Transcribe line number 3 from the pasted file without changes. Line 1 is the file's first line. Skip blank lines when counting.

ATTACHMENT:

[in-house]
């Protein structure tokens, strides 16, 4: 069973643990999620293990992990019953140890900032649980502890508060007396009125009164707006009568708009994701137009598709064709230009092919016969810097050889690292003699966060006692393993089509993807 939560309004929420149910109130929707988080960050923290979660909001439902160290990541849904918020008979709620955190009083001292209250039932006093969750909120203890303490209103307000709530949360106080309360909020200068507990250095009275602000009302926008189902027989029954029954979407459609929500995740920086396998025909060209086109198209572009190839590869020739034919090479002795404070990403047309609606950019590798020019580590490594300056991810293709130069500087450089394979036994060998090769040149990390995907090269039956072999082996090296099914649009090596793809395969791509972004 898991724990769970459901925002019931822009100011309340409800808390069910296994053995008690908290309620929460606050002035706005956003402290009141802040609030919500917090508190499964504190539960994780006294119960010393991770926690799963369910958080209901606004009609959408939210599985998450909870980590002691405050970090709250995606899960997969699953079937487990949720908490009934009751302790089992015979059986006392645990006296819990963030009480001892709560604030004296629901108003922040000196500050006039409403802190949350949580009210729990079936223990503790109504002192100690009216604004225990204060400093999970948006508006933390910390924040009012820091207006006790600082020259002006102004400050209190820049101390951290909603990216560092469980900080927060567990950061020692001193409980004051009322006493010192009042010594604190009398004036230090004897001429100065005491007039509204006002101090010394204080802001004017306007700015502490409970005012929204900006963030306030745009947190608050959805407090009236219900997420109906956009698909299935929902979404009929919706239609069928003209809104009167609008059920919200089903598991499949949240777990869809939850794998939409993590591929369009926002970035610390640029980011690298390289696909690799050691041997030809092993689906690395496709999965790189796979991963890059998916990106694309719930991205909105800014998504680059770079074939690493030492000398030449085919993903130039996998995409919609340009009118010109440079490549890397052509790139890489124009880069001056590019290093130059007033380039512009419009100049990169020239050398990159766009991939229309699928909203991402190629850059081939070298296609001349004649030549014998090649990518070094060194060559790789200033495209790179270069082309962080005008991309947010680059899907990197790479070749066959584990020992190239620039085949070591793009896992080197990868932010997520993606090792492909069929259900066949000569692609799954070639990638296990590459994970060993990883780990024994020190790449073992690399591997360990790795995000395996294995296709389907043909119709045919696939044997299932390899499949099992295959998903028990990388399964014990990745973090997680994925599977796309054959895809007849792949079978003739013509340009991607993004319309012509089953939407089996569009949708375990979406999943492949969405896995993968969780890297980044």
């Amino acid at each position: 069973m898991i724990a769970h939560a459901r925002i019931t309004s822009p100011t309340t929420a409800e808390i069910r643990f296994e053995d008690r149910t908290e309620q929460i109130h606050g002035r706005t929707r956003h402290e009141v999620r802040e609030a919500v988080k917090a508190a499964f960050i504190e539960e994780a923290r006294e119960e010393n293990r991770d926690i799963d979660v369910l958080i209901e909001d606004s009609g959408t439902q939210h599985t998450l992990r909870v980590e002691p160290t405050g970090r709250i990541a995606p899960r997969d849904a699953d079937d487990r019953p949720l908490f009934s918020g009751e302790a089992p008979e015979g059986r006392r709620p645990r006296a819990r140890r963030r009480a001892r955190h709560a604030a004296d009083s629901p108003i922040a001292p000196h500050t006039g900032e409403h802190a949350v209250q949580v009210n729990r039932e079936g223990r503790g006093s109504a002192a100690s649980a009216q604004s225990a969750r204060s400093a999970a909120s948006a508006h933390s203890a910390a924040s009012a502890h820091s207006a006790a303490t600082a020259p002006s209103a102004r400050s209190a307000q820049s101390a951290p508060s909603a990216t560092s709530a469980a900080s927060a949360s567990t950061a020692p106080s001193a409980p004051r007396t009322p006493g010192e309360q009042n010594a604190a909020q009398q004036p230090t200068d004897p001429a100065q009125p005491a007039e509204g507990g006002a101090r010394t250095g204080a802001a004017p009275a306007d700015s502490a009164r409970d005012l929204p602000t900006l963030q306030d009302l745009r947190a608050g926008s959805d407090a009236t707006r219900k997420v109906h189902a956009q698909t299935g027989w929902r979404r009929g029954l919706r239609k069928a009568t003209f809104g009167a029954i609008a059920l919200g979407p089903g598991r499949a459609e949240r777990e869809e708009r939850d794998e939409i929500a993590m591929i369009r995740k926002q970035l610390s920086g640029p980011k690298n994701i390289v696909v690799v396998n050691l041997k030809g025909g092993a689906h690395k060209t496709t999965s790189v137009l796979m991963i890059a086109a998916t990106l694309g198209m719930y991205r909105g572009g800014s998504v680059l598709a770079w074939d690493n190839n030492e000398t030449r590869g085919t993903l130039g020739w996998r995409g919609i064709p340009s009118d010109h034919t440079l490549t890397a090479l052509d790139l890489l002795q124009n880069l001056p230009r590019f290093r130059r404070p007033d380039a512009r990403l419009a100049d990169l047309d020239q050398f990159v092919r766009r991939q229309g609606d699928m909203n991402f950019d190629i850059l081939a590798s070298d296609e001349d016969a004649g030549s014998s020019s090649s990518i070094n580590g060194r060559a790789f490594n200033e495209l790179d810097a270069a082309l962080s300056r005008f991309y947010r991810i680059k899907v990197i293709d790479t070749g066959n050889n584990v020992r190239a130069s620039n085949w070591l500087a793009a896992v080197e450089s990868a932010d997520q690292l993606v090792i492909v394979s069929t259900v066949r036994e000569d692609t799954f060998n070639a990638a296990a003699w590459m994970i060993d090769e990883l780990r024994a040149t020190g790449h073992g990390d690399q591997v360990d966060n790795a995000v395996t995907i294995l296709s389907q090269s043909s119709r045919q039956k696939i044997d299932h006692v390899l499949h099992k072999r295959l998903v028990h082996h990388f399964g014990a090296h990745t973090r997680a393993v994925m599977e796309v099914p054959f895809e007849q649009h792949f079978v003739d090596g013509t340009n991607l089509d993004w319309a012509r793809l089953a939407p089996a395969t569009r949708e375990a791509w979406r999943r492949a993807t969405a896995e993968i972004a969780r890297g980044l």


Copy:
């Amino acid at each position: 069973m898991i724990a769970h939560a459901r925002i019931t309004s822009p100011t309340t929420a409800e808390i069910r643990f296994e053995d008690r149910t908290e309620q929460i109130h606050g002035r706005t929707r956003h402290e009141v999620r802040e609030a919500v988080k917090a508190a499964f960050i504190e539960e994780a923290r006294e119960e010393n293990r991770d926690i799963d979660v369910l958080i209901e909001d606004s009609g959408t439902q939210h599985t998450l992990r909870v980590e002691p160290t405050g970090r709250i990541a995606p899960r997969d849904a699953d079937d487990r019953p949720l908490f009934s918020g009751e302790a089992p008979e015979g059986r006392r709620p645990r006296a819990r140890r963030r009480a001892r955190h709560a604030a004296d009083s629901p108003i922040a001292p000196h500050t006039g900032e409403h802190a949350v209250q949580v009210n729990r039932e079936g223990r503790g006093s109504a002192a100690s649980a009216q604004s225990a969750r204060s400093a999970a909120s948006a508006h933390s203890a910390a924040s009012a502890h820091s207006a006790a303490t600082a020259p002006s209103a102004r400050s209190a307000q820049s101390a951290p508060s909603a990216t560092s709530a469980a900080s927060a949360s567990t950061a020692p106080s001193a409980p004051r007396t009322p006493g010192e309360q009042n010594a604190a909020q009398q004036p230090t200068d004897p001429a100065q009125p005491a007039e509204g507990g006002a101090r010394t250095g204080a802001a004017p009275a306007d700015s502490a009164r409970d005012l929204p602000t900006l963030q306030d009302l745009r947190a608050g926008s959805d407090a009236t707006r219900k997420v109906h189902a956009q698909t299935g027989w929902r979404r009929g029954l919706r239609k069928a009568t003209f809104g009167a029954i609008a059920l919200g979407p089903g598991r499949a459609e949240r777990e869809e708009r939850d794998e939409i929500a993590m591929i369009r995740k926002q970035l610390s920086g640029p980011k690298n994701i390289v696909v690799v396998n050691l041997k030809g025909g092993a689906h690395k060209t496709t999965s790189v137009l796979m991963i890059a086109a998916t990106l694309g198209m719930y991205r909105g572009g800014s998504v680059l598709a770079w074939d690493n190839n030492e000398t030449r590869g085919t993903l130039g020739w996998r995409g919609i064709p340009s009118d010109h034919t440079l490549t890397a090479l052509d790139l890489l002795q124009n880069l001056p230009r590019f290093r130059r404070p007033d380039a512009r990403l419009a100049d990169l047309d020239q050398f990159v092919r766009r991939q229309g609606d699928m909203n991402f950019d190629i850059l081939a590798s070298d296609e001349d016969a004649g030549s014998s020019s090649s990518i070094n580590g060194r060559a790789f490594n200033e495209l790179d810097a270069a082309l962080s300056r005008f991309y947010r991810i680059k899907v990197i293709d790479t070749g066959n050889n584990v020992r190239a130069s620039n085949w070591l500087a793009a896992v080197e450089s990868a932010d997520q690292l993606v090792i492909v394979s069929t259900v066949r036994e000569d692609t799954f060998n070639a990638a296990a003699w590459m994970i060993d090769e990883l780990r024994a040149t020190g790449h073992g990390d690399q591997v360990d966060n790795a995000v395996t995907i294995l296709s389907q090269s043909s119709r045919q039956k696939i044997d299932h006692v390899l499949h099992k072999r295959l998903v028990h082996h990388f399964g014990a090296h990745t973090r997680a393993v994925m599977e796309v099914p054959f895809e007849q649009h792949f079978v003739d090596g013509t340009n991607l089509d993004w319309a012509r793809l089953a939407p089996a395969t569009r949708e375990a791509w979406r999943r492949a993807t969405a896995e993968i972004a969780r890297g980044l």